Book publishers have no favorite among the various ebook formats and are playing a waiting game, according to a new TechNewsWorld article.
"Ultimately, the consumer will decide what it likes," said a VP at Simon & Shuster. The status quo of publishers reluctant to take charge and shape the future is consistent with comments made at the recent "Ebooks 2.0" forum at the ALA annual conference I wrote about recently.
The waiting game presumably includes not releasing all popular frontlist bestsellers in ebook format at the same time they are made available in print. The cost of ebooks is also similar to print versions--and sometimes more expensive. Enthusiasts can expect to pay a premium until the industry shakes out. Some had thought it would be necessary to drop the prices significantly in order to build the market, but so far it isn't happening.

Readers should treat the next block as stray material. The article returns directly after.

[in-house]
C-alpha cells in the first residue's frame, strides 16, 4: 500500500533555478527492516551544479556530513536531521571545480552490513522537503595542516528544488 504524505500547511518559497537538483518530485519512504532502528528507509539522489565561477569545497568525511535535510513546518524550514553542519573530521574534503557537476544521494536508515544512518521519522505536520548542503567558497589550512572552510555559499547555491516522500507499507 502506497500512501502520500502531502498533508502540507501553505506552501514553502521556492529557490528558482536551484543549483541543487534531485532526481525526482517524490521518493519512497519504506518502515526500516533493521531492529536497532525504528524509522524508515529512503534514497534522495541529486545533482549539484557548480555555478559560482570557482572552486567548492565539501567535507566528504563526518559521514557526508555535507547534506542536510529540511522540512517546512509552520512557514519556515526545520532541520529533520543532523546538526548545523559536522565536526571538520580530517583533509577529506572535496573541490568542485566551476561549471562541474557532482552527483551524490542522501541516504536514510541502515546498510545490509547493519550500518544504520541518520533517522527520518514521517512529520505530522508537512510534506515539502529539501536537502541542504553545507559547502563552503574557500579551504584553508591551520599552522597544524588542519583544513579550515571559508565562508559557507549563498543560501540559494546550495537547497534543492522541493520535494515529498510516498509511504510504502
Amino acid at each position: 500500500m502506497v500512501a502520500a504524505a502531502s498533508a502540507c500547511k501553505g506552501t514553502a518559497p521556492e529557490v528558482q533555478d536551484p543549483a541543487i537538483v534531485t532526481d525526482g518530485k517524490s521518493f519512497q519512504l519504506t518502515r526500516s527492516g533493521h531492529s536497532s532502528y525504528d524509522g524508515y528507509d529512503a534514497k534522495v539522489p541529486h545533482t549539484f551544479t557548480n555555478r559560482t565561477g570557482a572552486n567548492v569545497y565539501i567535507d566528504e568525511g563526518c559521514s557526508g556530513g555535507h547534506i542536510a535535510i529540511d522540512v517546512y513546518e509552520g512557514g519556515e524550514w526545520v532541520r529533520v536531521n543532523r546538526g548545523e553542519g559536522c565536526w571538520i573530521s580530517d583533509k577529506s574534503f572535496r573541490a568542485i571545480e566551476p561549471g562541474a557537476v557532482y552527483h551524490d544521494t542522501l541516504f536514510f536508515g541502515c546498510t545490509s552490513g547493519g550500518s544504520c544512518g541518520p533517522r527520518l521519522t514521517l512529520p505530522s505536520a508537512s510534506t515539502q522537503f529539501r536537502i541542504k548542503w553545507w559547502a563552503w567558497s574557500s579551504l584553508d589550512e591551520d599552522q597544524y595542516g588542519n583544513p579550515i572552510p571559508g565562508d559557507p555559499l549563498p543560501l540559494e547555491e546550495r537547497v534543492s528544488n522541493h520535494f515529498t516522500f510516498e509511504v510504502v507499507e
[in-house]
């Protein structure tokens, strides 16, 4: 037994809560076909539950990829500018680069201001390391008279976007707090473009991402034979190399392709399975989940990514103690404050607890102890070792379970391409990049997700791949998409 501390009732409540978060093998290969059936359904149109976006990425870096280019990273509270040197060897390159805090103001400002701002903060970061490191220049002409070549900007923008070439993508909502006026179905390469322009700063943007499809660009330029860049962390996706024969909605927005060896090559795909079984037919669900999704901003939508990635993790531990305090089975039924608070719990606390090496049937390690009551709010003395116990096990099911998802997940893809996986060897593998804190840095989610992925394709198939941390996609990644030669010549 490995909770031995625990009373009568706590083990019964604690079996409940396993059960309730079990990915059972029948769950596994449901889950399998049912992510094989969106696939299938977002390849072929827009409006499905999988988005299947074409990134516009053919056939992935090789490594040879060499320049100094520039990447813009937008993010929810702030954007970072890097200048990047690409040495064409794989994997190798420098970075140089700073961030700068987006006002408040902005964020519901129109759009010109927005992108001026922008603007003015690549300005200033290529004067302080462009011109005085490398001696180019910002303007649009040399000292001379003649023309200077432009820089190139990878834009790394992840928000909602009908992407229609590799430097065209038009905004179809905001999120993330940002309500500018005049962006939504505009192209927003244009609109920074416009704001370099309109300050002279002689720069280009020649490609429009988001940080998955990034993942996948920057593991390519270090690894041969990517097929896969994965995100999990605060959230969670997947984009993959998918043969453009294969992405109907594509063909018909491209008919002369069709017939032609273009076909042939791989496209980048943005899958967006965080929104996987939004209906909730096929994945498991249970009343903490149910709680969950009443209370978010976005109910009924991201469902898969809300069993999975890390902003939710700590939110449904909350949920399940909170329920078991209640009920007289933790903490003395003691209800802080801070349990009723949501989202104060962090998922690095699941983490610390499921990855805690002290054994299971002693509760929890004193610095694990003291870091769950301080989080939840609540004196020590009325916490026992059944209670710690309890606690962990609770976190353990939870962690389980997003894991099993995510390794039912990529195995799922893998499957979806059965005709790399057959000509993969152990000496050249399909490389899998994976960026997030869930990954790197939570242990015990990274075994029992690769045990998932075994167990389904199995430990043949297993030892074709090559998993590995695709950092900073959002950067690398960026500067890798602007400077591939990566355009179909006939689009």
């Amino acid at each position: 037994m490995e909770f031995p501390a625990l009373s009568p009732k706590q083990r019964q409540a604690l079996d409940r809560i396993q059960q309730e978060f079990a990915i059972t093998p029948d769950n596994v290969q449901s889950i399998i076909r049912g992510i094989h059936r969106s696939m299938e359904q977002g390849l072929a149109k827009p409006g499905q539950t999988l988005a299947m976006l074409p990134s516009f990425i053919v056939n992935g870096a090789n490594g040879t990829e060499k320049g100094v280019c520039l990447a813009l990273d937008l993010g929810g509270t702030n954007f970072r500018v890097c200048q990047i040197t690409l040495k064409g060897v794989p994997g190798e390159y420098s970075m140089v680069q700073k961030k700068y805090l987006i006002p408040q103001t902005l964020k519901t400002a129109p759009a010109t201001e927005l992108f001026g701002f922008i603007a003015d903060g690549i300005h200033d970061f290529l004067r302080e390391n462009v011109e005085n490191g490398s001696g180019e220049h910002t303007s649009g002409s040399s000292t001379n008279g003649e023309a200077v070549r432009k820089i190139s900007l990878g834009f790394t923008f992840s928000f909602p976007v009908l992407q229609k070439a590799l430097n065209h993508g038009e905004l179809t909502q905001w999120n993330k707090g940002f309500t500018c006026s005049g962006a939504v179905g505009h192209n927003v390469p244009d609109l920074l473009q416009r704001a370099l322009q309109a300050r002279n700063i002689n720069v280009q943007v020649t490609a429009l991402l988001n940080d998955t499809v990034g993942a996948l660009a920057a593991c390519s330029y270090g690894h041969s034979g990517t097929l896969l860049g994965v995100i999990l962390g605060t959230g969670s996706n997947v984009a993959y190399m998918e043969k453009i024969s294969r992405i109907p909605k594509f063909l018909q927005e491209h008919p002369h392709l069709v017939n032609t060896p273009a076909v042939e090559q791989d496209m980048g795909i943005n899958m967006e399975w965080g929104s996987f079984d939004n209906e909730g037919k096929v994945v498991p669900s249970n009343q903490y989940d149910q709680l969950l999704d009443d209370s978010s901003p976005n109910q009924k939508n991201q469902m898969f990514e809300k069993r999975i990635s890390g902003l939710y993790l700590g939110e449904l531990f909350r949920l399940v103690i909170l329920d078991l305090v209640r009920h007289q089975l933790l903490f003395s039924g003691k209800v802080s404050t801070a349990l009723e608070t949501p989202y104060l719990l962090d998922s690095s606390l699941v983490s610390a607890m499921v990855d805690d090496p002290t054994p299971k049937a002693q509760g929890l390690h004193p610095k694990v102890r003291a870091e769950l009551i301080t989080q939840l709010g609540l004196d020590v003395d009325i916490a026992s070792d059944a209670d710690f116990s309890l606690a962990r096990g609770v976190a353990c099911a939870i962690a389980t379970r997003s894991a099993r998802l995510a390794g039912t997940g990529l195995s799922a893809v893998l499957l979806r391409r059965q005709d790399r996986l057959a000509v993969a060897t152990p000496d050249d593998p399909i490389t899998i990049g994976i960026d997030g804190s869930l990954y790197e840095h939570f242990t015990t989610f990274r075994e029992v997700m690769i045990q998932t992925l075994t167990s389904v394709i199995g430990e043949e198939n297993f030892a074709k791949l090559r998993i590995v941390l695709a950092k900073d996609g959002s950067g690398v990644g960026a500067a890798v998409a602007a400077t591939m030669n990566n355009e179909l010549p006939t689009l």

A great ebook reader device at a reasonable price is necessary for widespread adoption by the public, but Sony's reader and the iRex Iliad are far too expensive to be catalysts. On the horizon are new readers, such as Amazon's Kindle and Bookeen's Cybook, as well as others from Asia. Will any one of them capture the imagination of the public, dominate the market, and usher in the era of leisure reading with ebooks? The answer is currently inaccessible.